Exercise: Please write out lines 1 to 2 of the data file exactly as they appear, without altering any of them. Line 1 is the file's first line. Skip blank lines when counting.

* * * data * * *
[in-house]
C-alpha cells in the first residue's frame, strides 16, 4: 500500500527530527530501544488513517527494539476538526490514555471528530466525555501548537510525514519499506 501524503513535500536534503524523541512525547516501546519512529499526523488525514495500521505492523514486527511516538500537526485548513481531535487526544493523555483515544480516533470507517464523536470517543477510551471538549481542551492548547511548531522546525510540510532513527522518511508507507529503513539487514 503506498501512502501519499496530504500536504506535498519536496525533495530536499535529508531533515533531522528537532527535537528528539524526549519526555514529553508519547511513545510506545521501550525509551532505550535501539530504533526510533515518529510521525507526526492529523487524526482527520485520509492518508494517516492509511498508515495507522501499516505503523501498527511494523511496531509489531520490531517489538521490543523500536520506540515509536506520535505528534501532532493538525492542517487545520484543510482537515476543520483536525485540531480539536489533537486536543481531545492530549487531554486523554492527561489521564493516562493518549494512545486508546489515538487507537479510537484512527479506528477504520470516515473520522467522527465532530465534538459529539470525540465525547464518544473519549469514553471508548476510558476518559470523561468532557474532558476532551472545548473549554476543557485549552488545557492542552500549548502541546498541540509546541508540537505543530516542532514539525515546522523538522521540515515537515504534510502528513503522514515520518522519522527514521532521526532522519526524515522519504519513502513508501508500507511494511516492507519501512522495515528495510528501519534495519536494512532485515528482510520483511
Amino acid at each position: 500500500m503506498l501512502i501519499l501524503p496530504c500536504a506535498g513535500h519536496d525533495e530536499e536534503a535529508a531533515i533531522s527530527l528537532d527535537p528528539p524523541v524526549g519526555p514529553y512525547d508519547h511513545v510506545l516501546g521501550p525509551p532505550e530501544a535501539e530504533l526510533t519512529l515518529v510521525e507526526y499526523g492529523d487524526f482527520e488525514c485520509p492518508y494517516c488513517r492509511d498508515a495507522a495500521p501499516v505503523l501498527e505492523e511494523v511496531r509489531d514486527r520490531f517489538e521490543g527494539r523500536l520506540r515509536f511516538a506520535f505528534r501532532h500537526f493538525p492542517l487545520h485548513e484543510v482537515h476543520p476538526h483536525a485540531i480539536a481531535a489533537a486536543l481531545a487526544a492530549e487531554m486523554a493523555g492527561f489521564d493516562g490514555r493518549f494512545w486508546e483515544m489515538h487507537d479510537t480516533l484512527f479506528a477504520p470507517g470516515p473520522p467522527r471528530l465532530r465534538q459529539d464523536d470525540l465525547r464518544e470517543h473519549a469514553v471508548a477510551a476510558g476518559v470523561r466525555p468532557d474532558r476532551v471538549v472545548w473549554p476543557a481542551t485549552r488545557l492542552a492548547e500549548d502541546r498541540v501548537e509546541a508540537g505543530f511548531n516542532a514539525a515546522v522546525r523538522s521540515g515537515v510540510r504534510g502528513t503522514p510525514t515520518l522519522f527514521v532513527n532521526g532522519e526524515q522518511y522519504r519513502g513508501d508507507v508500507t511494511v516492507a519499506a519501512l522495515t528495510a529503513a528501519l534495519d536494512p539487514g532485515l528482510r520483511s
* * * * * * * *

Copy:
[in-house]
C-alpha cells in the first residue's frame, strides 16, 4: 500500500527530527530501544488513517527494539476538526490514555471528530466525555501548537510525514519499506 501524503513535500536534503524523541512525547516501546519512529499526523488525514495500521505492523514486527511516538500537526485548513481531535487526544493523555483515544480516533470507517464523536470517543477510551471538549481542551492548547511548531522546525510540510532513527522518511508507507529503513539487514 503506498501512502501519499496530504500536504506535498519536496525533495530536499535529508531533515533531522528537532527535537528528539524526549519526555514529553508519547511513545510506545521501550525509551532505550535501539530504533526510533515518529510521525507526526492529523487524526482527520485520509492518508494517516492509511498508515495507522501499516505503523501498527511494523511496531509489531520490531517489538521490543523500536520506540515509536506520535505528534501532532493538525492542517487545520484543510482537515476543520483536525485540531480539536489533537486536543481531545492530549487531554486523554492527561489521564493516562493518549494512545486508546489515538487507537479510537484512527479506528477504520470516515473520522467522527465532530465534538459529539470525540465525547464518544473519549469514553471508548476510558476518559470523561468532557474532558476532551472545548473549554476543557485549552488545557492542552500549548502541546498541540509546541508540537505543530516542532514539525515546522523538522521540515515537515504534510502528513503522514515520518522519522527514521532521526532522519526524515522519504519513502513508501508500507511494511516492507519501512522495515528495510528501519534495519536494512532485515528482510520483511